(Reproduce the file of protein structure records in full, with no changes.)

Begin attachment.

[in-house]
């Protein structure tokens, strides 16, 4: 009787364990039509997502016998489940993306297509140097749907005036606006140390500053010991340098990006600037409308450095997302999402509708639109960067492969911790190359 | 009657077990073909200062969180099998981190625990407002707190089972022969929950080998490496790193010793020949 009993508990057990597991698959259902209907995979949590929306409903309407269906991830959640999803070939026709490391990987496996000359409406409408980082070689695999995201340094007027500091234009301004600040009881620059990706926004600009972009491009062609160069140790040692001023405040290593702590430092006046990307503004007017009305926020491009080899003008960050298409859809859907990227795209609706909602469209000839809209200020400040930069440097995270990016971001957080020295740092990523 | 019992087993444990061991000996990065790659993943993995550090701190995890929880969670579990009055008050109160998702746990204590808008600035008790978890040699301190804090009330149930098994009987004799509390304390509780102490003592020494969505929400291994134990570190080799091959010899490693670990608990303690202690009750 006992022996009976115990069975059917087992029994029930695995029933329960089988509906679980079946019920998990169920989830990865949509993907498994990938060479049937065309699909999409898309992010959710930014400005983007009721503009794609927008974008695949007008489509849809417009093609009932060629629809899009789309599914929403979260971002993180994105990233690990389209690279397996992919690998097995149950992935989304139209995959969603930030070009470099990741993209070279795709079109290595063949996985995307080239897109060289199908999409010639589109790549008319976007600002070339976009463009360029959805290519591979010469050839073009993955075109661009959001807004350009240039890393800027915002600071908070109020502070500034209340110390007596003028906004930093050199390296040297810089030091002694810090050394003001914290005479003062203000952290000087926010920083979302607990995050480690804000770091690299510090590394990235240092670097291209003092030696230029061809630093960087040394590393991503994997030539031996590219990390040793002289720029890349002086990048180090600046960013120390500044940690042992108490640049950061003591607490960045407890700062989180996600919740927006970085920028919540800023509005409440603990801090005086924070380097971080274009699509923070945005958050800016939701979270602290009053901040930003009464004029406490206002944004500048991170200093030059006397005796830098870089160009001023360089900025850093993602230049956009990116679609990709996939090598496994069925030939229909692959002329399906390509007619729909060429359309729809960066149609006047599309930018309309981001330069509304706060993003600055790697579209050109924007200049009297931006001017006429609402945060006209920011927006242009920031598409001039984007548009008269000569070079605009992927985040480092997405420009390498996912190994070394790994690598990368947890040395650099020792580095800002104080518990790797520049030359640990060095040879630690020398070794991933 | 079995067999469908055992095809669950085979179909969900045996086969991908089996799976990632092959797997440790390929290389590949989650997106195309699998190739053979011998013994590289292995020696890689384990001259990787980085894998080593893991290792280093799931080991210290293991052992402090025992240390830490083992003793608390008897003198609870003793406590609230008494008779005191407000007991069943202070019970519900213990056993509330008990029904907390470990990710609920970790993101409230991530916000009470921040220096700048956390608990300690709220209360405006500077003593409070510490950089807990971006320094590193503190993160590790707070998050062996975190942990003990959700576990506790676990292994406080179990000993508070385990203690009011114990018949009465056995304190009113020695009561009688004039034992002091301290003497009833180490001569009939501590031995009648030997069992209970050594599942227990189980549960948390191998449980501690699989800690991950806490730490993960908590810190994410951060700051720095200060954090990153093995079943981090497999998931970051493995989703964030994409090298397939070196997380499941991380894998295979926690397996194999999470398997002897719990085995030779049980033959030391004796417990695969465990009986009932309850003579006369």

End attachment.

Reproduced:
[in-house]
């Protein structure tokens, strides 16, 4: 009787364990039509997502016998489940993306297509140097749907005036606006140390500053010991340098990006600037409308450095997302999402509708639109960067492969911790190359 | 009657077990073909200062969180099998981190625990407002707190089972022969929950080998490496790193010793020949 009993508990057990597991698959259902209907995979949590929306409903309407269906991830959640999803070939026709490391990987496996000359409406409408980082070689695999995201340094007027500091234009301004600040009881620059990706926004600009972009491009062609160069140790040692001023405040290593702590430092006046990307503004007017009305926020491009080899003008960050298409859809859907990227795209609706909602469209000839809209200020400040930069440097995270990016971001957080020295740092990523 | 019992087993444990061991000996990065790659993943993995550090701190995890929880969670579990009055008050109160998702746990204590808008600035008790978890040699301190804090009330149930098994009987004799509390304390509780102490003592020494969505929400291994134990570190080799091959010899490693670990608990303690202690009750 006992022996009976115990069975059917087992029994029930695995029933329960089988509906679980079946019920998990169920989830990865949509993907498994990938060479049937065309699909999409898309992010959710930014400005983007009721503009794609927008974008695949007008489509849809417009093609009932060629629809899009789309599914929403979260971002993180994105990233690990389209690279397996992919690998097995149950992935989304139209995959969603930030070009470099990741993209070279795709079109290595063949996985995307080239897109060289199908999409010639589109790549008319976007600002070339976009463009360029959805290519591979010469050839073009993955075109661009959001807004350009240039890393800027915002600071908070109020502070500034209340110390007596003028906004930093050199390296040297810089030091002694810090050394003001914290005479003062203000952290000087926010920083979302607990995050480690804000770091690299510090590394990235240092670097291209003092030696230029061809630093960087040394590393991503994997030539031996590219990390040793002289720029890349002086990048180090600046960013120390500044940690042992108490640049950061003591607490960045407890700062989180996600919740927006970085920028919540800023509005409440603990801090005086924070380097971080274009699509923070945005958050800016939701979270602290009053901040930003009464004029406490206002944004500048991170200093030059006397005796830098870089160009001023360089900025850093993602230049956009990116679609990709996939090598496994069925030939229909692959002329399906390509007619729909060429359309729809960066149609006047599309930018309309981001330069509304706060993003600055790697579209050109924007200049009297931006001017006429609402945060006209920011927006242009920031598409001039984007548009008269000569070079605009992927985040480092997405420009390498996912190994070394790994690598990368947890040395650099020792580095800002104080518990790797520049030359640990060095040879630690020398070794991933 | 079995067999469908055992095809669950085979179909969900045996086969991908089996799976990632092959797997440790390929290389590949989650997106195309699998190739053979011998013994590289292995020696890689384990001259990787980085894998080593893991290792280093799931080991210290293991052992402090025992240390830490083992003793608390008897003198609870003793406590609230008494008779005191407000007991069943202070019970519900213990056993509330008990029904907390470990990710609920970790993101409230991530916000009470921040220096700048956390608990300690709220209360405006500077003593409070510490950089807990971006320094590193503190993160590790707070998050062996975190942990003990959700576990506790676990292994406080179990000993508070385990203690009011114990018949009465056995304190009113020695009561009688004039034992002091301290003497009833180490001569009939501590031995009648030997069992209970050594599942227990189980549960948390191998449980501690699989800690991950806490730490993960908590810190994410951060700051720095200060954090990153093995079943981090497999998931970051493995989703964030994409090298397939070196997380499941991380894998295979926690397996194999999470398997002897719990085995030779049980033959030391004796417990695969465990009986009932309850003579006369």